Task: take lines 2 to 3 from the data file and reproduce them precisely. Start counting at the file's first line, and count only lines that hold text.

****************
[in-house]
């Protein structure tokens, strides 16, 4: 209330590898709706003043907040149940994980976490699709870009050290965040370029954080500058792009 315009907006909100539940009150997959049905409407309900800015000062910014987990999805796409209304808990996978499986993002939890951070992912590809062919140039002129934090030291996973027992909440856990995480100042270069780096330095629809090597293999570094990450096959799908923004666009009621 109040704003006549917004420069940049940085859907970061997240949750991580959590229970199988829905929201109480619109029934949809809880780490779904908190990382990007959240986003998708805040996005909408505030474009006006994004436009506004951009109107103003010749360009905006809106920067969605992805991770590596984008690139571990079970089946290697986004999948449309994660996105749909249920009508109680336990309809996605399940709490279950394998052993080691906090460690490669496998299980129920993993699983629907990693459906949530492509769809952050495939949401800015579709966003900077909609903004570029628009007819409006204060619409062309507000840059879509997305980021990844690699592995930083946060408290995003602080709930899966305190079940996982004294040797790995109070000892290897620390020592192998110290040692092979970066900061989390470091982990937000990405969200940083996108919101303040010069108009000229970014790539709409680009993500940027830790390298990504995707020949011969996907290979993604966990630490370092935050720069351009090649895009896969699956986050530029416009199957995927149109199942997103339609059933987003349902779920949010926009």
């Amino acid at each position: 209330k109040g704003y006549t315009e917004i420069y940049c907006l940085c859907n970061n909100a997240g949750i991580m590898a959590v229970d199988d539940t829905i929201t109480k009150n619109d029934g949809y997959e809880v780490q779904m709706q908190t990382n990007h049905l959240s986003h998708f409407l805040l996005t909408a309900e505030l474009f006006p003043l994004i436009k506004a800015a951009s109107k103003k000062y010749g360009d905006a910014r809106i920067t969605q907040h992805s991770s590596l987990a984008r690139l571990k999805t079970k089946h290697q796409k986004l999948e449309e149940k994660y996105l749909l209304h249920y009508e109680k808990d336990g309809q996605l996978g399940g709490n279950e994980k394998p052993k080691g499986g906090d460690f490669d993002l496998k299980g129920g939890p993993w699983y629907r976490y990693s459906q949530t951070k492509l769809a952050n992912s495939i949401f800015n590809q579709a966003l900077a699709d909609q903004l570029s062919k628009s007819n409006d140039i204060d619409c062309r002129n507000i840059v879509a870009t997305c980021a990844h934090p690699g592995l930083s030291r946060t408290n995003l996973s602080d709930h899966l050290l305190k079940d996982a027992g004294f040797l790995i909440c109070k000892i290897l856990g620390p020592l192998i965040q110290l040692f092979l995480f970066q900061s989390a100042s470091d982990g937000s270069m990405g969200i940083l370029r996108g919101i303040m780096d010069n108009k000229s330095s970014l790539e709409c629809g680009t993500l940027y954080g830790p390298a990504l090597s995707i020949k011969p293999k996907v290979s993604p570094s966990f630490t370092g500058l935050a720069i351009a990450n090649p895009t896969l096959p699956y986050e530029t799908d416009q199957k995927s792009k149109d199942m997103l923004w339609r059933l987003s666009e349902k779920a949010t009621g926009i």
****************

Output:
């Protein structure tokens, strides 16, 4: 209330590898709706003043907040149940994980976490699709870009050290965040370029954080500058792009 315009907006909100539940009150997959049905409407309900800015000062910014987990999805796409209304808990996978499986993002939890951070992912590809062919140039002129934090030291996973027992909440856990995480100042270069780096330095629809090597293999570094990450096959799908923004666009009621 109040704003006549917004420069940049940085859907970061997240949750991580959590229970199988829905929201109480619109029934949809809880780490779904908190990382990007959240986003998708805040996005909408505030474009006006994004436009506004951009109107103003010749360009905006809106920067969605992805991770590596984008690139571990079970089946290697986004999948449309994660996105749909249920009508109680336990309809996605399940709490279950394998052993080691906090460690490669496998299980129920993993699983629907990693459906949530492509769809952050495939949401800015579709966003900077909609903004570029628009007819409006204060619409062309507000840059879509997305980021990844690699592995930083946060408290995003602080709930899966305190079940996982004294040797790995109070000892290897620390020592192998110290040692092979970066900061989390470091982990937000990405969200940083996108919101303040010069108009000229970014790539709409680009993500940027830790390298990504995707020949011969996907290979993604966990630490370092935050720069351009090649895009896969699956986050530029416009199957995927149109199942997103339609059933987003349902779920949010926009």
């Amino acid at each position: 209330k109040g704003y006549t315009e917004i420069y940049c907006l940085c859907n970061n909100a997240g949750i991580m590898a959590v229970d199988d539940t829905i929201t109480k009150n619109d029934g949809y997959e809880v780490q779904m709706q908190t990382n990007h049905l959240s986003h998708f409407l805040l996005t909408a309900e505030l474009f006006p003043l994004i436009k506004a800015a951009s109107k103003k000062y010749g360009d905006a910014r809106i920067t969605q907040h992805s991770s590596l987990a984008r690139l571990k999805t079970k089946h290697q796409k986004l999948e449309e149940k994660y996105l749909l209304h249920y009508e109680k808990d336990g309809q996605l996978g399940g709490n279950e994980k394998p052993k080691g499986g906090d460690f490669d993002l496998k299980g129920g939890p993993w699983y629907r976490y990693s459906q949530t951070k492509l769809a952050n992912s495939i949401f800015n590809q579709a966003l900077a699709d909609q903004l570029s062919k628009s007819n409006d140039i204060d619409c062309r002129n507000i840059v879509a870009t997305c980021a990844h934090p690699g592995l930083s030291r946060t408290n995003l996973s602080d709930h899966l050290l305190k079940d996982a027992g004294f040797l790995i909440c109070k000892i290897l856990g620390p020592l192998i965040q110290l040692f092979l995480f970066q900061s989390a100042s470091d982990g937000s270069m990405g969200i940083l370029r996108g919101i303040m780096d010069n108009k000229s330095s970014l790539e709409c629809g680009t993500l940027y954080g830790p390298a990504l090597s995707i020949k011969p293999k996907v290979s993604p570094s966990f630490t370092g500058l935050a720069i351009a990450n090649p895009t896969l096959p699956y986050e530029t799908d416009q199957k995927s792009k149109d199942m997103l923004w339609r059933l987003s666009e349902k779920a949010t009621g926009i």